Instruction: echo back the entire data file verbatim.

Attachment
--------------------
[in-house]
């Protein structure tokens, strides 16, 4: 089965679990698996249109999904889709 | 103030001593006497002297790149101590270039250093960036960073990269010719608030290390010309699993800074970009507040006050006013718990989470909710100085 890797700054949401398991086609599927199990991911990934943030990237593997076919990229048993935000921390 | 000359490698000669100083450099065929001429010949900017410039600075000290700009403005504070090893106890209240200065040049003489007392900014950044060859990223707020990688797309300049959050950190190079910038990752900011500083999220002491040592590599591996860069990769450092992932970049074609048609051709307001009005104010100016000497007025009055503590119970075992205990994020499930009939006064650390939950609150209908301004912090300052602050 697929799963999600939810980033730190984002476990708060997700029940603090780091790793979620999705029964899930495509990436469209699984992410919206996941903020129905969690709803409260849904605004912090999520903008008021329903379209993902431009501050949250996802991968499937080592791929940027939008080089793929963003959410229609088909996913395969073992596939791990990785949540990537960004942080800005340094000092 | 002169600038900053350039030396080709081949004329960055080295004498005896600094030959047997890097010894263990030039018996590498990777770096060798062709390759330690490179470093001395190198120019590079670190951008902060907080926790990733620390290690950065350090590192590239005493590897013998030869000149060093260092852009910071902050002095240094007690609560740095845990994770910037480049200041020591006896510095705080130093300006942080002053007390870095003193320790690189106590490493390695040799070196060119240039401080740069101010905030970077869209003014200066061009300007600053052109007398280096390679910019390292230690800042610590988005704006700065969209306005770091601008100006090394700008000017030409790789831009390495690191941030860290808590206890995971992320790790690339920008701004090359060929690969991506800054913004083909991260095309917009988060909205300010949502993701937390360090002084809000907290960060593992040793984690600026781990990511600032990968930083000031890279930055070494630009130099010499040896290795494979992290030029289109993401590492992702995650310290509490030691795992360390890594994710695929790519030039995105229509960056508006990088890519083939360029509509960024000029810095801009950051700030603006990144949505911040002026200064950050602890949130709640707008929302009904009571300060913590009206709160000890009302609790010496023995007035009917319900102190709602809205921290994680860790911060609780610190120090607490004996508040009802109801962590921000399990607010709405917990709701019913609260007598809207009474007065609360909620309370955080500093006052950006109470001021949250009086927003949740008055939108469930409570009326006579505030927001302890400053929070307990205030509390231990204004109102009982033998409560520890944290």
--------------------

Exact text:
[in-house]
């Protein structure tokens, strides 16, 4: 089965679990698996249109999904889709 | 103030001593006497002297790149101590270039250093960036960073990269010719608030290390010309699993800074970009507040006050006013718990989470909710100085 890797700054949401398991086609599927199990991911990934943030990237593997076919990229048993935000921390 | 000359490698000669100083450099065929001429010949900017410039600075000290700009403005504070090893106890209240200065040049003489007392900014950044060859990223707020990688797309300049959050950190190079910038990752900011500083999220002491040592590599591996860069990769450092992932970049074609048609051709307001009005104010100016000497007025009055503590119970075992205990994020499930009939006064650390939950609150209908301004912090300052602050 697929799963999600939810980033730190984002476990708060997700029940603090780091790793979620999705029964899930495509990436469209699984992410919206996941903020129905969690709803409260849904605004912090999520903008008021329903379209993902431009501050949250996802991968499937080592791929940027939008080089793929963003959410229609088909996913395969073992596939791990990785949540990537960004942080800005340094000092 | 002169600038900053350039030396080709081949004329960055080295004498005896600094030959047997890097010894263990030039018996590498990777770096060798062709390759330690490179470093001395190198120019590079670190951008902060907080926790990733620390290690950065350090590192590239005493590897013998030869000149060093260092852009910071902050002095240094007690609560740095845990994770910037480049200041020591006896510095705080130093300006942080002053007390870095003193320790690189106590490493390695040799070196060119240039401080740069101010905030970077869209003014200066061009300007600053052109007398280096390679910019390292230690800042610590988005704006700065969209306005770091601008100006090394700008000017030409790789831009390495690191941030860290808590206890995971992320790790690339920008701004090359060929690969991506800054913004083909991260095309917009988060909205300010949502993701937390360090002084809000907290960060593992040793984690600026781990990511600032990968930083000031890279930055070494630009130099010499040896290795494979992290030029289109993401590492992702995650310290509490030691795992360390890594994710695929790519030039995105229509960056508006990088890519083939360029509509960024000029810095801009950051700030603006990144949505911040002026200064950050602890949130709640707008929302009904009571300060913590009206709160000890009302609790010496023995007035009917319900102190709602809205921290994680860790911060609780610190120090607490004996508040009802109801962590921000399990607010709405917990709701019913609260007598809207009474007065609360909620309370955080500093006052950006109470001021949250009086927003949740008055939108469930409570009326006579505030927001302890400053929070307990205030509390231990204004109102009982033998409560520890944290």